Skincare isn’t a chore – but a self-care moment
"From a very early age, we were taught skincare from our mothers and grandmothers, and it was very much a moment of pampering, indulgence and enjoyment for them," remembers Chang, elaborating that this mentality has shaped her approach to skincare now; she looks forward to her routine at the end of the day. "It's that moment when you can truly spend a few minutes to yourself applying these beautiful, sensorial textures, enjoying it and getting results as well."
This approach also informed Glow Recipe's formulas and even the packaging design. "We wanted the whole journey to be enjoyable from the moment you see the product, to when you open the jar, smell it, and apply it," explains Chang, with Lee adding, "We thought about it from every angle. When people applied our [original] watermelon mask, we always had amazing feedback not only about the effect on the skin, but how much they enjoy using it too. That has very much inspired this shift towards skincare becoming a true self-care moment."
It’s worth focusing on natural ingredients
Pat on – don’t rub in – your skincare
Chang explains that this ensures that you’re as gentle to your skin as possible. "Rubbing is a very fast moment and there’s a lot of friction for the skin, which over time can cause micro tears, and it pulls and tugs at the skin, potentially contributing to wrinkles as well," she says.
Chang also advises against using a towel to dry your face as "it can cause friction once again," she says. "Not to mention, the fact that your towel can very often hang near your toilet and there's a spray radius with unseen particles, so it’s very hard to keep it clean." And don’t reach for your towel immediately after cleansing - patting in skincare while skin is still damp helps it "absorb better as well."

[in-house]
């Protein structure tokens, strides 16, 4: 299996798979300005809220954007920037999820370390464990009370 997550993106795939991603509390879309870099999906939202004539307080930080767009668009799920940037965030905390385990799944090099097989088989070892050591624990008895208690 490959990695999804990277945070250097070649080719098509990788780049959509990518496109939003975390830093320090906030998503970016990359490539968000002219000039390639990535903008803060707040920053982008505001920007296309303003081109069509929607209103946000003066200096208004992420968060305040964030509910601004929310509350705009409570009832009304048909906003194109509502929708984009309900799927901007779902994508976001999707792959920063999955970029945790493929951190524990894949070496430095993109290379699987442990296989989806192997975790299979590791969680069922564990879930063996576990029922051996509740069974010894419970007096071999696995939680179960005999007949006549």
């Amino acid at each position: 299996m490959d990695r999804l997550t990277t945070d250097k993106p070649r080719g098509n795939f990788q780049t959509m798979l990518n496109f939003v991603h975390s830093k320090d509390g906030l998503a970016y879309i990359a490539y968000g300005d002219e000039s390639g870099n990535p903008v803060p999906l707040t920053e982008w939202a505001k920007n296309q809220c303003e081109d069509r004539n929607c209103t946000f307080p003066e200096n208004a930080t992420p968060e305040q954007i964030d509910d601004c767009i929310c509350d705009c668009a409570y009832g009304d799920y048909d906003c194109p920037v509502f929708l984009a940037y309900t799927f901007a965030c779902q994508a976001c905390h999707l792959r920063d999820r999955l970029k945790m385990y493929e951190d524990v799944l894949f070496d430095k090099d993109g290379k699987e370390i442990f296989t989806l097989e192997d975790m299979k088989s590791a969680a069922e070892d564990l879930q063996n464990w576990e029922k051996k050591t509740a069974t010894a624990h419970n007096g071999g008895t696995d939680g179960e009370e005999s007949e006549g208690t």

Skincare is about prevention
According to Lee, this is the most unique part of Korean skincare: "It's focused on prevention versus repair. From a young age, women and men are taught to take care of their skin, to cleanse as soon as they get home," she says.
"In a Korean skin routine, the process is, you hydrate your skin, you cleanse, you hydrate your skin, you exfoliate and exfoliate, and then you go back to hydration. And then at the end of the routine you would soothe the skin to make sure that it's very calm, and you walk out with glowing skin. Korean women consider translucent, beautiful, lit-from-within [skin] as their beauty ideal," says Chang, pointing to the glass skin trend as an extension of it - use the Glow Recipe Watermelon Glow Ultra Fine Mist to achieve this. "Chok chok is a really fun word in Korean that explains how hydrated your skin is. Gwang means glow, so there are certain beauty treatments that'll have menus where you can select the type of gwang you want, so there's water glow, inner glow, and even chok chok glow. People are still so obsessed with glowy skin that there's these very intricate definitions within the glow term."
Korean skincare isn’t about complicated steps – it’s about listening to your skin
The multiple steps of Korean skincare may have generated headlines, but the Glow Recipe founders clarify that Korean skincare rituals are really about being aware of what your skin needs – not just adding in steps for the sake of it.
"It's like listening to your body; if you're tired, you sleep earlier, and maybe take some vitamins. It's the same for skincare," explains Chang. "We have been on that mission to break that barrier because in the end it's not about those overwhelming steps but the results and experience of skincare." Korean women customise their routines based on what their skin needs.